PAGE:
I meant to post this yesterday, which was Reformation Day. Five Hundred (and one) years ago, the Reformation rally cry rang out, sola scriptura (Scripture alone). For so long, the “ordained” had kept the Bible out of the hands of the “ordinary”.
It was a very good thing that people like Martin Luther came along with a passion to make the Bible available to ordinary people in their ordinary language (which is the way that God always does!). People like William Tyndale died … yes … DIED … for trying to get the Bible translated into ordinary, everyday language of everyday people.
If you want a deeper appreciation for the Bible and how it was preserved and translated (especially the ESV), take ten minutes to watch this video.
So says Jesus in Matthew 16:18, speaking about His church, built on the rock of confession that Jesus is the Messiah, the Son of the living God. Of course, I believe that Jesus was speaking the truth. However, I also believe that His words don’t necessarily apply to any particular local church fellowship.
Granted, I don’t have all the specifics on this, but there was a lot of lamenting on Facebook this afternoon regarding a church in Fort Worth whose building is about to be demolished to make room for new condos. An auction was held today to dispose of the contents. Another is planned for a later date. Many former members speak of the fond memories of growing up in the church.
The last I understood of the situation, this church had sold its building to a larger Fort Worth church for its homeschool Fine Arts Co-op to use and that as long as the church continued to meet as a church, it could continue to meet in the building. Yesterday, someone said that the building had been sold by the Co-op’s host church to a developer who plans to develop the property commercially.
This is the church I attended and served in when I was in Seminary.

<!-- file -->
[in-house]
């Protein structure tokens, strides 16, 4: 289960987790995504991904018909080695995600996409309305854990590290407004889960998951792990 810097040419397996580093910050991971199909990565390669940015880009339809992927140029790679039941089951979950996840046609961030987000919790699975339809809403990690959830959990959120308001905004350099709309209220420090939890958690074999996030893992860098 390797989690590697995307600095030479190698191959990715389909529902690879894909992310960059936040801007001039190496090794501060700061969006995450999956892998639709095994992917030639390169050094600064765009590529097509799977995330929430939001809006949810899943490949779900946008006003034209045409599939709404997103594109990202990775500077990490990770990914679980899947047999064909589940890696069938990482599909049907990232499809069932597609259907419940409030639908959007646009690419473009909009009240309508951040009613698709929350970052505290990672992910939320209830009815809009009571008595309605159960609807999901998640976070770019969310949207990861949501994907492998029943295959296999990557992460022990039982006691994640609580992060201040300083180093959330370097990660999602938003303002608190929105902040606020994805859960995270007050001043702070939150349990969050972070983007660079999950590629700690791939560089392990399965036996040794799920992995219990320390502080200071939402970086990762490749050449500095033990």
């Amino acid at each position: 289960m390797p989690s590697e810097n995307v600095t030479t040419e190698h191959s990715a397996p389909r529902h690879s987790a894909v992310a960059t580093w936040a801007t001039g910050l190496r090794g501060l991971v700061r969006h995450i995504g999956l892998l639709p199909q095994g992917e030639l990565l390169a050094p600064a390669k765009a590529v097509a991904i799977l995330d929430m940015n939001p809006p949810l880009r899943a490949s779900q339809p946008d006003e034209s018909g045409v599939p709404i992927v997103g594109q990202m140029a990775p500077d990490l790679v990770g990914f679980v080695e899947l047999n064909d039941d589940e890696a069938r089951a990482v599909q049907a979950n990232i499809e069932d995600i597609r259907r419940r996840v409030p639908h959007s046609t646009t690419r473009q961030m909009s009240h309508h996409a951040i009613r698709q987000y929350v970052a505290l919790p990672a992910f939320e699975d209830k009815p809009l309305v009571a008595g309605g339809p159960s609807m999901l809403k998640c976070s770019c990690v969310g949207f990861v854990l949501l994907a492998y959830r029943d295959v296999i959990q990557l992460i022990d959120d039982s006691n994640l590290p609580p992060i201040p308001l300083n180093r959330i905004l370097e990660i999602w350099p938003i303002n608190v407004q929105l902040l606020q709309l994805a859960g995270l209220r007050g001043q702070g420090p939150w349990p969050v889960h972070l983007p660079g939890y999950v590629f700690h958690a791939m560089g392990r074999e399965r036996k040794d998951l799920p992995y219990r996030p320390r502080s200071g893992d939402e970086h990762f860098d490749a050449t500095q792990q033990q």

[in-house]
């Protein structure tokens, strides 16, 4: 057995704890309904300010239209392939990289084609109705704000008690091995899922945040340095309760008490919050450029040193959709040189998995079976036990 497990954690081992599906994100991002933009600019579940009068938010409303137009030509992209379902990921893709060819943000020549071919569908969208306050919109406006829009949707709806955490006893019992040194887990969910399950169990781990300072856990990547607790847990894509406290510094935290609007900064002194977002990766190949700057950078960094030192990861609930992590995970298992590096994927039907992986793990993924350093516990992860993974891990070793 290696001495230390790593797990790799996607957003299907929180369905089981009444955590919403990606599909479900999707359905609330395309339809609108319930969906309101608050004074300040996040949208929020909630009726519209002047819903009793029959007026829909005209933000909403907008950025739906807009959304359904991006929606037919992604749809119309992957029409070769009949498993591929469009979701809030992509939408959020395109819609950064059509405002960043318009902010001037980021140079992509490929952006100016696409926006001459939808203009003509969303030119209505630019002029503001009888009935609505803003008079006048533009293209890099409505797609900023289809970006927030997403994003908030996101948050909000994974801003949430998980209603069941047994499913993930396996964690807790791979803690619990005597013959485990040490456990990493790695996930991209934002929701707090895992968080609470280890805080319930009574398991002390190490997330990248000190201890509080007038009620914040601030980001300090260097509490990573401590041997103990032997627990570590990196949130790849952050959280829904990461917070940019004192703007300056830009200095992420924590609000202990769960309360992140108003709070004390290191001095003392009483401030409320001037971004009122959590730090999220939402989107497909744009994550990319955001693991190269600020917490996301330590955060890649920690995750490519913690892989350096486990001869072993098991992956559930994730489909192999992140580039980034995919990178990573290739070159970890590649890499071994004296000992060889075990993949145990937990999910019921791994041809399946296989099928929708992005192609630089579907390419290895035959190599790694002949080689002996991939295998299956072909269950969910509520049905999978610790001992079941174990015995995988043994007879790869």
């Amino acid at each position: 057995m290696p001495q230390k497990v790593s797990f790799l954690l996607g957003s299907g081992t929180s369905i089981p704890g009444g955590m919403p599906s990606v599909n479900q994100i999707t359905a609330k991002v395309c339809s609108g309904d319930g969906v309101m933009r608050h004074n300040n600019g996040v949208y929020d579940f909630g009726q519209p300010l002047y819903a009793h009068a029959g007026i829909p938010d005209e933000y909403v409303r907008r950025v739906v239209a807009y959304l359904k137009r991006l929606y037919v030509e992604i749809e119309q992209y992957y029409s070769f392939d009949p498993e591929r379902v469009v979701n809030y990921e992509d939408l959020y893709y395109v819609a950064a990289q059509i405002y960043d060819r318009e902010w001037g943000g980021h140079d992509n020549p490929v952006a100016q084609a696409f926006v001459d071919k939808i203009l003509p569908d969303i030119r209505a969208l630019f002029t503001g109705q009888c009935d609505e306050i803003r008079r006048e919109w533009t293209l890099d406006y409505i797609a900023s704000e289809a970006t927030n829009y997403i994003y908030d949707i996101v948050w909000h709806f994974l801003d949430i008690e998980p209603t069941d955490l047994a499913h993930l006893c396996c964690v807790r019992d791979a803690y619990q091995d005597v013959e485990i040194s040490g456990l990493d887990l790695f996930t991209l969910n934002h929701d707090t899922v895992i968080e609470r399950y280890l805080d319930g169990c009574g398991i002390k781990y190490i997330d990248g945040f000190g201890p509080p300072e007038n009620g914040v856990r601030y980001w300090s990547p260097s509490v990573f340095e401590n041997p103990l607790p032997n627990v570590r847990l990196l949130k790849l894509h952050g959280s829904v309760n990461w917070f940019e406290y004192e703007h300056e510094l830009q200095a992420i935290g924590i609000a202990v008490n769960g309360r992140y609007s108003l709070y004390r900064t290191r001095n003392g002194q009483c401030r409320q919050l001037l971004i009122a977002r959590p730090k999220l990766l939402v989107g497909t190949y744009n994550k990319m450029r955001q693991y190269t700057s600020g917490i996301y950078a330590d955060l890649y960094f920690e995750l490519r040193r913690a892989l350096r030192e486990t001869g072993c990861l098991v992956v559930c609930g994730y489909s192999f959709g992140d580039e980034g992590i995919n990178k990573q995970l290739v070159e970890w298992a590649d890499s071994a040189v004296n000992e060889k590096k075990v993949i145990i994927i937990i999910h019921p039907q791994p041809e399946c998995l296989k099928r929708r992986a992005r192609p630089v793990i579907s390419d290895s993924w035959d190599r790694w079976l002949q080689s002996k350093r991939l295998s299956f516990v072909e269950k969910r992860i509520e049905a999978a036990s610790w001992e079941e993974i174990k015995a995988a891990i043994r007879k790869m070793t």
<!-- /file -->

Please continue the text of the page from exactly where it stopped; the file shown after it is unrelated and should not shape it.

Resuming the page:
This is the church where I met Amy.
This is the church where I married her.
This is the church where I was ordained.
This is the church where I first served in pastoral ministry.
This is a church that averaged around 1500 in attendance in the early 1970s.
This is a church that had almost 500 present on “High Attendance Sunday” in 1985 (my first semester in Seminary).
At some point in their history, Riverside Baptist Church lost its way. I remember people saying that the problem was that the neighborhood changed and the church didn’t; Riverside’s decline was blamed on “white flight”.
Many seminary students wrote research papers on the church for their Church Growth Evangelism class. They suggested how they would reverse the church’s decline and lead the church back to health and growth, if given the opportunity to implement their plans.
I attended a funeral several years ago. It was a funeral for the head of the church’s Women’s Missionary Union. Over the years, Rosemary had encouraged the church to give to state, national and international missions. As I watched the members struggle to their feet and manipulate walkers and canes to make their way past the open casket, I was taken aback at how the spiritual condition of the church was reflected in the physical realm. Unfortunately, the church members were unaware of how unhealthy the church had grown.
Tom Rainer has written books about churches in plateau and decline. One in particular is Autopsy of a Deceased Church. In the book, he presents a post-mortem of churches who had closed their doors. The deciding factor in those churches is that they had become inwardly focused. And Riverside had too.
I remember a church business meeting when we were to vote on letting a Spanish-speaking mission church use one of the buildings on the property. One of our members voiced her opposition with, “Those people are going to rob us blind.”
I remember another church business meeting when we were discussing our plans for renovating the church sanctuary. I was shocked at how much concern people had for theater-style seats as opposed to traditional pews. And then there were discussions about the color of the carpet and upholstery.